The Jersey Coast survived another hurricane season without any major damage, but beach erosion remains a concern in the wake of Super storm Sandy reshaping the landscape. The Jersey Shore Partnership has been lobbying in Trenton, urging lawmakers to double the state's Shore Protection Fund to $50 million. 

The Statehouse
Governor's Office, Tim Larsen

Margo Walsh, the group's Executive Director, discussed the issue on "Townsquare Tonight" on News Talk WOBM-AM 1160 & 1310 with host Tom Mongelli.

Walsh explained the Shore Protection fund hasn't increased since 1998 and that the need is greater now more than ever in the aftermath of Sandy.

"We knew from Sandy, which we knew from other storms, but more so from Sandy, that when we have a huge storm impacting our beaches, it also impacts the inlets, and the waterways, and the rivers and the bay side areas. You can't anymore just take beach replenishment and not somehow incorporate addressing the flooding issues that are a result of these storm surges that stream across our beaches," said Walsh.

Walsh pointed out another concern with the entire coast set to undergo a federal restoration project. Beach protection projects were done in communities as the need arose at different periods or several years a part.

"With the federal funding that we got for Sandy reparations, all our cost will be restored at basically the same time. So, erosion issues will arise almost simultaneously over large pieces of beach, which will be very, very costly," Walsh said.

Walsh said that has prompted better planning for the future and understanding the costs involved.

"We had beaches along the Jersey Coast which never either wanted or needed replenishment, now since all the beaches will have been awarded replenishment dollars from the Federal Government, they too will participate in beach replenishment. There too, because there are more beaches to tend to and they will all in most cases, need replenishment simultaneously, the funding mechanism that we've used over the years will not be adequate to meet the demand, neither has the funding for Shore Protection kept pace with inflation. So, we have gone now from 1998 to going into 2016 with no provision for the cost of inflation for paying for the work that has to be done on our beaches," said Walsh.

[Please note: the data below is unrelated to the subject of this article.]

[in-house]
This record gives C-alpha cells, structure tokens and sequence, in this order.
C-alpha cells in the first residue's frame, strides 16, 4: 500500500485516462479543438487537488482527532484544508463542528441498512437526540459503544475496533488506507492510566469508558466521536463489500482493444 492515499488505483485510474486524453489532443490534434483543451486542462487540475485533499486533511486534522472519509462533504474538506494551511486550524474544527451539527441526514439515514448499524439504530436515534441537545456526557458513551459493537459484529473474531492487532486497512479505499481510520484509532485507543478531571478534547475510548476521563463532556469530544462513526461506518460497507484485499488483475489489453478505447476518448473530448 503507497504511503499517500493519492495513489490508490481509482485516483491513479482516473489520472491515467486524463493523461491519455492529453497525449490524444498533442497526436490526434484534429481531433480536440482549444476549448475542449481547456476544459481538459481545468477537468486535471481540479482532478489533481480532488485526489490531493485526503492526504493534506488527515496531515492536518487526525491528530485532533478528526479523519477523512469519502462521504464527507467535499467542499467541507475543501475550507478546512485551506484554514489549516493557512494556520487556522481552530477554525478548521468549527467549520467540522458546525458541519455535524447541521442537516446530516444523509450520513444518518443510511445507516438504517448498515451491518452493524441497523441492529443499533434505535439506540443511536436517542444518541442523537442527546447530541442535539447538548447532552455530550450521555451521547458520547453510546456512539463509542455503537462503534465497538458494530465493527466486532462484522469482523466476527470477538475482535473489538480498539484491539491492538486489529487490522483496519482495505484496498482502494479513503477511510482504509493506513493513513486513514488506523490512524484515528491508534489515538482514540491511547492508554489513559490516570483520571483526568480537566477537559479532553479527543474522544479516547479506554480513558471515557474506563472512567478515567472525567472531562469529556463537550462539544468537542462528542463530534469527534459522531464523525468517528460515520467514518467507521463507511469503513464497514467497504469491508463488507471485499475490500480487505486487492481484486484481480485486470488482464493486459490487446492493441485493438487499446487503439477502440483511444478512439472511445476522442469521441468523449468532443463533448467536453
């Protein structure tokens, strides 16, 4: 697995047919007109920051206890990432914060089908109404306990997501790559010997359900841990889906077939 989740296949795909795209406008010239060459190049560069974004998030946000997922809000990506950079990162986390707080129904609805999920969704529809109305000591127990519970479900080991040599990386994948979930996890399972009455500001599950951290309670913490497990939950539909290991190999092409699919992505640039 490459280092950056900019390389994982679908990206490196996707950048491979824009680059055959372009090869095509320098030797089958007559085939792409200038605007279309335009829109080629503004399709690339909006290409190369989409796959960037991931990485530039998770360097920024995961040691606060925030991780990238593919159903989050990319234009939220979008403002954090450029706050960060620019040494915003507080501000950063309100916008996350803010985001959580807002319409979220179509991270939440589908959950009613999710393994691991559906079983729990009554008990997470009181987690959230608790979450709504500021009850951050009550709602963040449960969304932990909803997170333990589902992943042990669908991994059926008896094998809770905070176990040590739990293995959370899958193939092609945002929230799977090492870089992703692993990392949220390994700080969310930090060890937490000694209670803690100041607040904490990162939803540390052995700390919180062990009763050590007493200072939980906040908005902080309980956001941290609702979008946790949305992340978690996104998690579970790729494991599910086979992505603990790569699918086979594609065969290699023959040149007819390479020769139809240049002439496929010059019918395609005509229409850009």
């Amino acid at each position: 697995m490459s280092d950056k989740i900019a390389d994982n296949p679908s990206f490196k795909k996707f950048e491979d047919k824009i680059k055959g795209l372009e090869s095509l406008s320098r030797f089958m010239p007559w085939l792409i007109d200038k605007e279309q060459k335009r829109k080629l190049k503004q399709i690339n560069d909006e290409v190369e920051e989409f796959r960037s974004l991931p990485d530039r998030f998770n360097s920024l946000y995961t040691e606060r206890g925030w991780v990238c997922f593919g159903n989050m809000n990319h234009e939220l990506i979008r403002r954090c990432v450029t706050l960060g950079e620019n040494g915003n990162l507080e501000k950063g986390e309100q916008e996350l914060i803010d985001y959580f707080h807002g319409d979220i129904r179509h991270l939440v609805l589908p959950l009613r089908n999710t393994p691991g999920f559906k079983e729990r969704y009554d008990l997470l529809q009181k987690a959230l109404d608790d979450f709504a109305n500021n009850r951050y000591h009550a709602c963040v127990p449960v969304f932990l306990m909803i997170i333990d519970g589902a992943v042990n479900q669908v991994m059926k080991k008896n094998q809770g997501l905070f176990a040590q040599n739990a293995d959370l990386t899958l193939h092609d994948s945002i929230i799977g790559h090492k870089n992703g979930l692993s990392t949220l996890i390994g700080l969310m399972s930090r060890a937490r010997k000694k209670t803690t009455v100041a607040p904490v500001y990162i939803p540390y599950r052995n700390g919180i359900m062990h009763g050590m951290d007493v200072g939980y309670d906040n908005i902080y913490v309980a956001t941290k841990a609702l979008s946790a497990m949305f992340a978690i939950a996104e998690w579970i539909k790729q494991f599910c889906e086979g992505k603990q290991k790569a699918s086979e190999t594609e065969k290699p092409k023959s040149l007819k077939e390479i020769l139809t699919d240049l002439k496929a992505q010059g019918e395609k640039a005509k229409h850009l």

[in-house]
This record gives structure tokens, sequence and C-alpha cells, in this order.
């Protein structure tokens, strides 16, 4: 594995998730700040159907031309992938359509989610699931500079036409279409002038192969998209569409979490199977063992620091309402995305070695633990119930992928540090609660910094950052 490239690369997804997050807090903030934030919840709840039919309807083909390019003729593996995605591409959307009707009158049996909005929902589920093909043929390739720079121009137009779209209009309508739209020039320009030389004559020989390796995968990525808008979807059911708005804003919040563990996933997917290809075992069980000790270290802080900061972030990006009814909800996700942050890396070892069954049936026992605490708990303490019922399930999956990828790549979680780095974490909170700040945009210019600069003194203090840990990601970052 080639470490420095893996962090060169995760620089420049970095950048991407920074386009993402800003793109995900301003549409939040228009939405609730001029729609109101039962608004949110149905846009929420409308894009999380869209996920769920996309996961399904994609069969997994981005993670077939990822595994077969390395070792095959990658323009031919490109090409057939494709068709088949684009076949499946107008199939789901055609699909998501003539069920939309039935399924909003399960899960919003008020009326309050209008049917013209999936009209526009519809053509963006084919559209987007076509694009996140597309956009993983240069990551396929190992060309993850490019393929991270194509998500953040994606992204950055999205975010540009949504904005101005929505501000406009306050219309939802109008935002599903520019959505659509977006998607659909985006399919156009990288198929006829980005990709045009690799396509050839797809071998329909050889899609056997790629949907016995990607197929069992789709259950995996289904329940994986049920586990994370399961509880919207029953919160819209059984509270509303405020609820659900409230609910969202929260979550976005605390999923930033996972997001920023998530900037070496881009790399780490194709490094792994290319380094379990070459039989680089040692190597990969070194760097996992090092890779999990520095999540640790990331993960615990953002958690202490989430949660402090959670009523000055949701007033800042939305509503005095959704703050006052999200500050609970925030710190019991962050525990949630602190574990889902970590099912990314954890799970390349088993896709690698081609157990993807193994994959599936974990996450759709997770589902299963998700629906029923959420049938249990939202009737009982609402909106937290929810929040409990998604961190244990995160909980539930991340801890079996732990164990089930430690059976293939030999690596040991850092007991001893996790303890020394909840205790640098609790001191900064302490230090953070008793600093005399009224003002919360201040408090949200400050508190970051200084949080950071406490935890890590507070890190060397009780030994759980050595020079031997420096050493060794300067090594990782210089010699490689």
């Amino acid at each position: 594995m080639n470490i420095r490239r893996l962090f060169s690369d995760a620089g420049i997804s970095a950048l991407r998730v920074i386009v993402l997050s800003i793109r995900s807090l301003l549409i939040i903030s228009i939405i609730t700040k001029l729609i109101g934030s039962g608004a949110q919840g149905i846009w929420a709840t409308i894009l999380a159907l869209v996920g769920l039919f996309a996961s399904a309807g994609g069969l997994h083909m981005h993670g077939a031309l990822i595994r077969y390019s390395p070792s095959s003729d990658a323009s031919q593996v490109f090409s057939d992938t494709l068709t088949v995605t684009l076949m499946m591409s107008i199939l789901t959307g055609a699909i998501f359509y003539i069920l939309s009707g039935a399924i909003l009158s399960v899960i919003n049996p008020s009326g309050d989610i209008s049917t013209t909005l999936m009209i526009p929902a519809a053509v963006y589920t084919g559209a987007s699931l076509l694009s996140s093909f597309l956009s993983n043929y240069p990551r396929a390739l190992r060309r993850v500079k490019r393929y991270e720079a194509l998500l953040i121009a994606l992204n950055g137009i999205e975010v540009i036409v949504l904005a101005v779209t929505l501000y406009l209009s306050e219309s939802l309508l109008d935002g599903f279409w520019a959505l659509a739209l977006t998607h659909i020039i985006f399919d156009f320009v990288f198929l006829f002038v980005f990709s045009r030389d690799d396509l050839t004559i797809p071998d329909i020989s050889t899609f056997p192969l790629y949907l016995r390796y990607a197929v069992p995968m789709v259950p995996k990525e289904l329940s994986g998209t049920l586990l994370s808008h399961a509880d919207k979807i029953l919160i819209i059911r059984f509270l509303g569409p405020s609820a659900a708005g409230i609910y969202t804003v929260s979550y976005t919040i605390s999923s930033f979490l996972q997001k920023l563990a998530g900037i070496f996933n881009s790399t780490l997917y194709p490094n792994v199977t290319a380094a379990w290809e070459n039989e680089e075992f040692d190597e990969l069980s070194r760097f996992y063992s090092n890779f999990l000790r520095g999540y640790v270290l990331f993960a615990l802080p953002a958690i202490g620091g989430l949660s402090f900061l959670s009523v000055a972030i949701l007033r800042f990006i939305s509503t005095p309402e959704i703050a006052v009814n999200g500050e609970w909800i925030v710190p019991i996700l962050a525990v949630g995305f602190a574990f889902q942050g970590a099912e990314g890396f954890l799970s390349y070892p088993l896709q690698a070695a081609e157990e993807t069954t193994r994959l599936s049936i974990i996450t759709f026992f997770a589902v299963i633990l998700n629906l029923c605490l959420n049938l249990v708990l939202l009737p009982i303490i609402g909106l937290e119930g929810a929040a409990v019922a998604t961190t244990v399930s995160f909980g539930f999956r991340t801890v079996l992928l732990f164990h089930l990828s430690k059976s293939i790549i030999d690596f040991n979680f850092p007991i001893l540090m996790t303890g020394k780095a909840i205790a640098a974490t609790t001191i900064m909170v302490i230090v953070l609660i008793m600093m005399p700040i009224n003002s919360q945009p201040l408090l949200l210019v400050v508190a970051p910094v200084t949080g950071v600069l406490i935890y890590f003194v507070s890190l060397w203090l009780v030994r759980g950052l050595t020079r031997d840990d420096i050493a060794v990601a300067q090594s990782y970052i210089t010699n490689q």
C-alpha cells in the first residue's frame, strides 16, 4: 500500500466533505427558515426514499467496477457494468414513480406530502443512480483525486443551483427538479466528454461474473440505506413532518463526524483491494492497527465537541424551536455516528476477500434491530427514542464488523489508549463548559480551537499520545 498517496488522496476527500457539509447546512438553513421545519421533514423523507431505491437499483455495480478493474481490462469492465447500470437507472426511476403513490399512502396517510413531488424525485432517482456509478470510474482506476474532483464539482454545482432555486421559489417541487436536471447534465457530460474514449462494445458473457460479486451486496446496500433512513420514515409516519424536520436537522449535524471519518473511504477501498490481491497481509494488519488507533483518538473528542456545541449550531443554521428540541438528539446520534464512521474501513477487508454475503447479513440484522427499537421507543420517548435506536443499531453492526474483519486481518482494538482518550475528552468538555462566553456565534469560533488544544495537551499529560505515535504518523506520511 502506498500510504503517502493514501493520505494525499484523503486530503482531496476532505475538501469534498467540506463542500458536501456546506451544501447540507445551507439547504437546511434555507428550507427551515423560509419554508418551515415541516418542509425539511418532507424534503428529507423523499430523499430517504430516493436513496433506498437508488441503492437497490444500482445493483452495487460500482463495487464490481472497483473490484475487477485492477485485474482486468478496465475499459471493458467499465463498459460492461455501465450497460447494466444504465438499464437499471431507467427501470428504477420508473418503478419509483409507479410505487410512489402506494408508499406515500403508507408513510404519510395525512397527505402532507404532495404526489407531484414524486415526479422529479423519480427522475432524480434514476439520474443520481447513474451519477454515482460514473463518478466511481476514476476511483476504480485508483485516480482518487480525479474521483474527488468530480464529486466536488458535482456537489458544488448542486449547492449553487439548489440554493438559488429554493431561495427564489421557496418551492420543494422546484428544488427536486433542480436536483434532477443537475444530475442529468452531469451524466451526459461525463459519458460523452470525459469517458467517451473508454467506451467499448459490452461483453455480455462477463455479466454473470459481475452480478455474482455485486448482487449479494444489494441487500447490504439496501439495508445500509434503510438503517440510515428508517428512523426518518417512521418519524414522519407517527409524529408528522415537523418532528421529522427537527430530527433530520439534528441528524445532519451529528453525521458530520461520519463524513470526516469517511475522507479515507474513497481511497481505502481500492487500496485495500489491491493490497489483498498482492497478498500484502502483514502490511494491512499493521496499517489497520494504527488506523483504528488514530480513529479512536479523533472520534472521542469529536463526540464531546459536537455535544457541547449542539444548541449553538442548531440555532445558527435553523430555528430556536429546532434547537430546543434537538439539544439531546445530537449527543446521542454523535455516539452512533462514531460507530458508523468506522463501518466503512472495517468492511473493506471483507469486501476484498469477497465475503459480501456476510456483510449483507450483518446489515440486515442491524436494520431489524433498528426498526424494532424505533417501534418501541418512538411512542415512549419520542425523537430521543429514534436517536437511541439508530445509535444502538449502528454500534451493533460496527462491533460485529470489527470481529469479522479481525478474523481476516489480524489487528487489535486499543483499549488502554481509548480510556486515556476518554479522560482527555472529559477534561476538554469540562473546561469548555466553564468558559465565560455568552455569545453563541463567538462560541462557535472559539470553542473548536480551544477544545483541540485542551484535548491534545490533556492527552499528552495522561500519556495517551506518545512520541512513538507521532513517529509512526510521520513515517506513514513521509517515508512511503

The Army Corps of Engineers project to expand the entire 137-mile Jersey Coast remains stalled due to easement issues and pending litigation by some waterfront property holdouts who object to giving up a portion of their property to the state for the protective dunes to be built and maintained.

The Shore Protection fund was established in 1992 as a result of the Jersey Shore Partnership's advocacy efforts to get a dedicated source of funding for beach protection in the aftermath of two storms that ravaged beach communities who were unable to meet the cost of restoring their beaches, according to Walsh.

The New Jersey state legislature agreed to create a dedicated fund that would come from the Realty Transfer Tax, a tax that property owners pay to the county and to the state for selling their properties, which continued as a dedicated fund, explained Walsh.

"It started at $15 million, and in 1998 was brought up to $25 million which is where it's standing today. The fund is administered by the Department of Coastal Engineering in the Department of Environmental Protection," said Walsh.

According to Walsh, Florida and New Jersey are the only two states in the country that have this dedicated fund, and that the benefit of it is that it attracts a cost-sharing partnership with the Federal Government that provides 65 percent of the funding to the state's 35 percent.

"The state's 35 percent is shared; 75 percent with the state and the remaining 25 percent is paid for through the muncipal/county who are benefiting from the shore protection projects," said Walsh.

The Jersey Shore Partnership works very closely with the New Jersey Department of Environmental Protection on coast protection issues.

"They advised us that doubling it {The Shore Protection Fun} would be a great assist, so we started our campaign, actually in March, 2014, to double the amount of funding," said Walsh.

For more information about the advocacy group, visit


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